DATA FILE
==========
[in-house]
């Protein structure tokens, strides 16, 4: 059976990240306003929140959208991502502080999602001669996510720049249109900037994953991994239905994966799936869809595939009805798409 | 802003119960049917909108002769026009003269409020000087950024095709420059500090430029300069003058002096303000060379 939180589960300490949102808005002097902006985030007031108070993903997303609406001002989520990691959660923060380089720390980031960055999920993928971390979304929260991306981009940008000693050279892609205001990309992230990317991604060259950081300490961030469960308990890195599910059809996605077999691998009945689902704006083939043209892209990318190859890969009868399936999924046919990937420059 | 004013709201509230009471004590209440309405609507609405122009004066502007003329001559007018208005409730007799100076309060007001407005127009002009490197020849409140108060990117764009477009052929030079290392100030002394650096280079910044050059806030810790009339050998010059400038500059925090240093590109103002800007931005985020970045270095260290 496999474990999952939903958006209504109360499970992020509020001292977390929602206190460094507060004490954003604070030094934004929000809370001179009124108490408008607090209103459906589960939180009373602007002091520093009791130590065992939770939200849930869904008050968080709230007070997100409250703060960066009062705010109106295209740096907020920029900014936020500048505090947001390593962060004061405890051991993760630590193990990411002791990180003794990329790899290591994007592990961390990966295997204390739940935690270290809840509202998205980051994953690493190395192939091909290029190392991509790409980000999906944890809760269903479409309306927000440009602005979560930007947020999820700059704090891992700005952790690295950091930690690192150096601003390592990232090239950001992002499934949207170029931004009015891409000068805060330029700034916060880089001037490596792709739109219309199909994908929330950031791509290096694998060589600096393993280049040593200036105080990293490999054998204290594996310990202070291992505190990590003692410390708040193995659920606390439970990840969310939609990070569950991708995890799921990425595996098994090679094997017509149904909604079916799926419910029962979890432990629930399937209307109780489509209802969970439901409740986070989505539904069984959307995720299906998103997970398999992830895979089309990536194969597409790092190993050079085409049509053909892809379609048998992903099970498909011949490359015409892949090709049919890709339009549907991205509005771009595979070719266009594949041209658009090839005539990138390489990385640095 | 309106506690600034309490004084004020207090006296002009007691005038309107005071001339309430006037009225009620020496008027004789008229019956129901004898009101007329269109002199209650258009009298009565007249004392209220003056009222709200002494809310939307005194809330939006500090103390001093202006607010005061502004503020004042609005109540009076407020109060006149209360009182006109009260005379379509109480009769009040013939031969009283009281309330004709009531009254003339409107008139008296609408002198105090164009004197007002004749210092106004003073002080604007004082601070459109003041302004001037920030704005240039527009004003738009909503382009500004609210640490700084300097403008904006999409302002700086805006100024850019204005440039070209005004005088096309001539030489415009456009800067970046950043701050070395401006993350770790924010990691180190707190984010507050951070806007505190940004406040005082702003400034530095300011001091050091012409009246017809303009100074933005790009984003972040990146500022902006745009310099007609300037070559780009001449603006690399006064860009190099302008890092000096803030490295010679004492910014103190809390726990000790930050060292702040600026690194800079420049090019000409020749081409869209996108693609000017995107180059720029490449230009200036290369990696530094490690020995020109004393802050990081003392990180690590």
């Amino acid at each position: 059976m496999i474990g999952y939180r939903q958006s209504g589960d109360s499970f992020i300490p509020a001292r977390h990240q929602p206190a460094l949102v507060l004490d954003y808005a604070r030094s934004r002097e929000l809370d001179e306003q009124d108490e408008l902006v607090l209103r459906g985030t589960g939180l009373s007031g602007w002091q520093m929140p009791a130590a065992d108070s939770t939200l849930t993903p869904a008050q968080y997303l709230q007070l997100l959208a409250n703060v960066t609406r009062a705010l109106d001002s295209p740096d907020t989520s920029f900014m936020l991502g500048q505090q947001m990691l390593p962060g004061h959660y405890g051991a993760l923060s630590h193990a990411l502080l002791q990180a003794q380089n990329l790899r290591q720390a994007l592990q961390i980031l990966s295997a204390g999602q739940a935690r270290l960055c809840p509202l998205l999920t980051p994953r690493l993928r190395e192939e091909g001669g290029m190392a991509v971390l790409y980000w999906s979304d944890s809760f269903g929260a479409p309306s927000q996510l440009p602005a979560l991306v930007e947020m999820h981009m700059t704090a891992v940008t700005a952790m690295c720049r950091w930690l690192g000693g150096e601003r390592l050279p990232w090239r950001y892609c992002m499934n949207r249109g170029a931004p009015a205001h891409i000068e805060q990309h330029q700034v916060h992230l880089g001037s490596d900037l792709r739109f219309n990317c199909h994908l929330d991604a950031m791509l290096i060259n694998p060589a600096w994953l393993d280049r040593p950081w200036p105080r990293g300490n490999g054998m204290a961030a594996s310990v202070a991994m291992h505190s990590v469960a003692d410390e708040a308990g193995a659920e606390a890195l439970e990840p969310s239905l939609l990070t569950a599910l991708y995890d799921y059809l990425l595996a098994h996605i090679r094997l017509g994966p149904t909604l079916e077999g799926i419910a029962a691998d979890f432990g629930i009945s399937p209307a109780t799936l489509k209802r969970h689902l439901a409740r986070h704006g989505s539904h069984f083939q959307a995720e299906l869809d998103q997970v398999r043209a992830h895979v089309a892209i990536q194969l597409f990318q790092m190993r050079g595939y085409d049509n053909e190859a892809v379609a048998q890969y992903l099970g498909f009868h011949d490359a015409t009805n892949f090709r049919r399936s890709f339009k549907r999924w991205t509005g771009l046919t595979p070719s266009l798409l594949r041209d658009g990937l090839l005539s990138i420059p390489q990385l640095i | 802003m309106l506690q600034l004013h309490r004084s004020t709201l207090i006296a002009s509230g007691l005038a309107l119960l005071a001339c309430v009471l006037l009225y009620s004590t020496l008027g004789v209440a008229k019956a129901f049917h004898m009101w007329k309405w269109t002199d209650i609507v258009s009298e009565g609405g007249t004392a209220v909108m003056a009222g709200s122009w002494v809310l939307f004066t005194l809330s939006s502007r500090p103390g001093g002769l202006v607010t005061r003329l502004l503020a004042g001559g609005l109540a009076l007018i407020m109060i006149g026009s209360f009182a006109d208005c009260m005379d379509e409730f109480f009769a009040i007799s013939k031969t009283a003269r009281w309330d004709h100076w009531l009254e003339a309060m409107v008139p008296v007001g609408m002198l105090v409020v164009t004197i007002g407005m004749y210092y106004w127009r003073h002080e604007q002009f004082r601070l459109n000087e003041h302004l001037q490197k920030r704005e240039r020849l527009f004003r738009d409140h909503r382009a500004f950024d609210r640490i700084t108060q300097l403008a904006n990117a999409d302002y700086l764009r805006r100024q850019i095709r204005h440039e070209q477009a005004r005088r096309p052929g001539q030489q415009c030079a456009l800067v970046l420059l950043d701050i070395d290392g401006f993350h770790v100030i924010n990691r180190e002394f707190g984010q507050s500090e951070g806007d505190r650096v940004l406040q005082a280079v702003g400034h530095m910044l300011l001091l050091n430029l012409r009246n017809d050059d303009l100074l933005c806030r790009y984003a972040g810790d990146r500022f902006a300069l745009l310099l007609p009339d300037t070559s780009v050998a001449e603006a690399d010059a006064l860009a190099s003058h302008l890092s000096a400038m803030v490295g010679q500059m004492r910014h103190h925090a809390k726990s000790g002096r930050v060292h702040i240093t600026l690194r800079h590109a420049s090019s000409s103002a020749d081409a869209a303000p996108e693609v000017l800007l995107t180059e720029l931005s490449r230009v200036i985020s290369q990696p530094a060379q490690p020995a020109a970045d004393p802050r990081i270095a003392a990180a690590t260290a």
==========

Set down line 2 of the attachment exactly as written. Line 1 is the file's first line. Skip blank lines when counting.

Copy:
């Protein structure tokens, strides 16, 4: 059976990240306003929140959208991502502080999602001669996510720049249109900037994953991994239905994966799936869809595939009805798409 | 802003119960049917909108002769026009003269409020000087950024095709420059500090430029300069003058002096303000060379 939180589960300490949102808005002097902006985030007031108070993903997303609406001002989520990691959660923060380089720390980031960055999920993928971390979304929260991306981009940008000693050279892609205001990309992230990317991604060259950081300490961030469960308990890195599910059809996605077999691998009945689902704006083939043209892209990318190859890969009868399936999924046919990937420059 | 004013709201509230009471004590209440309405609507609405122009004066502007003329001559007018208005409730007799100076309060007001407005127009002009490197020849409140108060990117764009477009052929030079290392100030002394650096280079910044050059806030810790009339050998010059400038500059925090240093590109103002800007931005985020970045270095260290 496999474990999952939903958006209504109360499970992020509020001292977390929602206190460094507060004490954003604070030094934004929000809370001179009124108490408008607090209103459906589960939180009373602007002091520093009791130590065992939770939200849930869904008050968080709230007070997100409250703060960066009062705010109106295209740096907020920029900014936020500048505090947001390593962060004061405890051991993760630590193990990411002791990180003794990329790899290591994007592990961390990966295997204390739940935690270290809840509202998205980051994953690493190395192939091909290029190392991509790409980000999906944890809760269903479409309306927000440009602005979560930007947020999820700059704090891992700005952790690295950091930690690192150096601003390592990232090239950001992002499934949207170029931004009015891409000068805060330029700034916060880089001037490596792709739109219309199909994908929330950031791509290096694998060589600096393993280049040593200036105080990293490999054998204290594996310990202070291992505190990590003692410390708040193995659920606390439970990840969310939609990070569950991708995890799921990425595996098994090679094997017509149904909604079916799926419910029962979890432990629930399937209307109780489509209802969970439901409740986070989505539904069984959307995720299906998103997970398999992830895979089309990536194969597409790092190993050079085409049509053909892809379609048998992903099970498909011949490359015409892949090709049919890709339009549907991205509005771009595979070719266009594949041209658009090839005539990138390489990385640095 | 309106506690600034309490004084004020207090006296002009007691005038309107005071001339309430006037009225009620020496008027004789008229019956129901004898009101007329269109002199209650258009009298009565007249004392209220003056009222709200002494809310939307005194809330939006500090103390001093202006607010005061502004503020004042609005109540009076407020109060006149209360009182006109009260005379379509109480009769009040013939031969009283009281309330004709009531009254003339409107008139008296609408002198105090164009004197007002004749210092106004003073002080604007004082601070459109003041302004001037920030704005240039527009004003738009909503382009500004609210640490700084300097403008904006999409302002700086805006100024850019204005440039070209005004005088096309001539030489415009456009800067970046950043701050070395401006993350770790924010990691180190707190984010507050951070806007505190940004406040005082702003400034530095300011001091050091012409009246017809303009100074933005790009984003972040990146500022902006745009310099007609300037070559780009001449603006690399006064860009190099302008890092000096803030490295010679004492910014103190809390726990000790930050060292702040600026690194800079420049090019000409020749081409869209996108693609000017995107180059720029490449230009200036290369990696530094490690020995020109004393802050990081003392990180690590």